Wednesday, January 10, 2007

Technology in the classroom — from handheld computers to interactive tutoring software to podcasts and blogs — continues to present great opportunities for students, as well as challenges for teachers, who must learn to use it and, some say, alter the way they teach.

In classrooms across the country, technology is enabling teachers to better communicate with parents, students to see data in new ways and classes to chat from opposite ends of the globe. But educators agree there is still a long way to go, in both access and training.

In 2005, there were 3.8 students for every one computer with Internet access in public elementary and high schools, according to a study released in November by the National Center for Educational Statistics, an arm of the Department of Education. That’s a steady improvement from past years, but numbers are far worse when it comes to student access to laptops or handheld devices. Groups like the National Education Association (NEA) say more funding is clearly needed.

Still, ultimate success depends on how technology is actually used to teach, the NEA and other educators agree.

“You can take a laptop and make a kid type a paper … or use it to contact someone in Iraq,” explains Ralph Maltese, an English teacher at Abington High School in Pennsylvania who is in charge of training the teachers there to better use technology.

It’s being used in more creative ways, said Brenda Dyck, who instructs future teachers at the University of Alberta and has written frequently about classroom technology.

“I think we’re finally starting to take technology past word processing and surfing the Net … to using it as a mind tool,” said Mrs. Dyck, who in the past has connected her seventh-graders with seventh-graders in Tel Aviv to do a joint Internet research project.

In a recent blog for teachers posted on Education World, Mrs. Dyck praised a seventh-grade teacher in North Carolina who had her students interview family members with heart problems and then create podcasts, which are like radio programs made by ordinary people and shared on the Internet.

Paul Passman, an eighth-grade science teacher at Tequesta Trace Middle School in Weston, Fla., often uses computer simulation software to drive home lessons on subjects like gravity. He also posts homework and class assignments on a free Web site — — for students and parents to access.

Google for Educators (, and a sister site called Google Apps, are also free Web sites that provide lesson ideas and online resources for everything from blogging to 3D modeling software.

Gerry Wheeler, executive director of the National Science Teachers Association, said his group worked with science-textbook providers to provide codes throughout the text that students and teachers can plug into a Web site to access a list of NSTA-vetted Web sites on particular topics. The links are now in about 85 percent of science textbooks, he said.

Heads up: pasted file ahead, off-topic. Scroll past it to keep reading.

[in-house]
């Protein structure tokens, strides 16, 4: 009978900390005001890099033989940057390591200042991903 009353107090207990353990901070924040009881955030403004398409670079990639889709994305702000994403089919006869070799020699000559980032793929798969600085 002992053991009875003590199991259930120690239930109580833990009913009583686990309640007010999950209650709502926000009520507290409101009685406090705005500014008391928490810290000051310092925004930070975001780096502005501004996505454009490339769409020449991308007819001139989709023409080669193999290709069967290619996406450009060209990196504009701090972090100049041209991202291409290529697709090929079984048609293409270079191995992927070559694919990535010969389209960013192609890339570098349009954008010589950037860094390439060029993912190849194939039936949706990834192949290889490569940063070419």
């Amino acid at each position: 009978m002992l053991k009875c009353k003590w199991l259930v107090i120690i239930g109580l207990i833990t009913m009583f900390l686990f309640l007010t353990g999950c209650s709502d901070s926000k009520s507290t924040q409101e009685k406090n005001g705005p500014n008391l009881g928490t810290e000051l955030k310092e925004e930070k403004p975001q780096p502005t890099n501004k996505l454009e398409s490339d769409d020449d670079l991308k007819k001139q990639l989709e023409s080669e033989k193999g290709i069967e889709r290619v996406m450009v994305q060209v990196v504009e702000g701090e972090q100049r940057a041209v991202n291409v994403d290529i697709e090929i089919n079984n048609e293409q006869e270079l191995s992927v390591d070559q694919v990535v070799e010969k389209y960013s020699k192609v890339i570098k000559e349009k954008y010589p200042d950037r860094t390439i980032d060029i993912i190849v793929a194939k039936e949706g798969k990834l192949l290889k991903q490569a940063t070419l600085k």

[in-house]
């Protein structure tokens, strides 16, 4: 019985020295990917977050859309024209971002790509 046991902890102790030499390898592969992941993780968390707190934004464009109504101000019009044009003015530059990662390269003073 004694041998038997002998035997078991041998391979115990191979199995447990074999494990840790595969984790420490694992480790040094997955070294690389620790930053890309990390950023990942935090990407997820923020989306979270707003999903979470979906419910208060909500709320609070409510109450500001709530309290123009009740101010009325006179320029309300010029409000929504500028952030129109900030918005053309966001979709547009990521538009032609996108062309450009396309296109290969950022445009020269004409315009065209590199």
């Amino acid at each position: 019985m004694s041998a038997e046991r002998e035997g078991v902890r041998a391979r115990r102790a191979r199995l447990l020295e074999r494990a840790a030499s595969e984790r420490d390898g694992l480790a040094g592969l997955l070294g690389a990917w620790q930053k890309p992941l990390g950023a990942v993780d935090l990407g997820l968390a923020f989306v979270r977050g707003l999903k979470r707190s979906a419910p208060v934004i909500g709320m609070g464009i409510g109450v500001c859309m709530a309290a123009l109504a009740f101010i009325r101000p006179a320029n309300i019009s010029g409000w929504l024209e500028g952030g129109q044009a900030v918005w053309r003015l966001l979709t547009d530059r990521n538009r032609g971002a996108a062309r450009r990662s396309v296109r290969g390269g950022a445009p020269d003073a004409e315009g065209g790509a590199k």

There are also tools that hook into most computers now and allow students to witness their own sound waves in real time, graph motion as they run or watch the chemistry of an object change on the computer screen as other chemicals are added, Mr. Wheeler said.

“It’s highly motivational … but it also shows kids new ways of looking at data,” he said.

Using technology to maximize student interaction and problem-solving skills is key, Mr. Maltese argues. “We want to get rid of the ‘corn’ mentality of students sitting in rows and getting sprayed with fertilizer,” he said.

His school was fortunate enough to win a $250,000 grant awarded by Dell, Microsoft and Intel, enabling it to equip all 700 incoming 10th-graders this year with handheld computers for multimedia projects, podcasts and presentations.

At Park View High School in Sterling, Va., ninth-grade students will soon have a multimedia “highway” room as a result of a grant the school won from America Online for a little more than $16,000. The room — aimed at inspiring students’ ultimate careers — will include a stage, sound board and mixer, video wall and new computers. Teachers will receive training for room use, which could include speeches or debates, after-school tutoring, multimedia presentations or adding to a schoolwide CD of music and poetry.

Andrea Smith, the ninth-grade team leader who wrote the grant proposal, said teaching with technology shouldn’t be seen as a “trend,” but rather as “a logical step for the times in which we live.”

Many interactive computer programs offer one-one-one tutoring in reading, science and other subjects. About 5,000 schools across the country use Soliloquy Learning’s Reading Assistant, a software program that listens to the child read aloud, corrects when a word is bungled, reads back to the child if needed and collects real-time information for the teacher.

Still, many tech hurdles exist. Mr. Wheeler said access to it clearly varies with the wealth of the school district, and many school systems who have it still haven’t set up adequate career development for teachers to harness it.

And Jon Bower, CEO of Soliloquy Learning, said schools typically don’t invest enough in technical support, which causes problems. In the business world, about one-third of technology money is spent on tech support and training, he said, but schools usually only spend about 5 percent of their tech budget on that.

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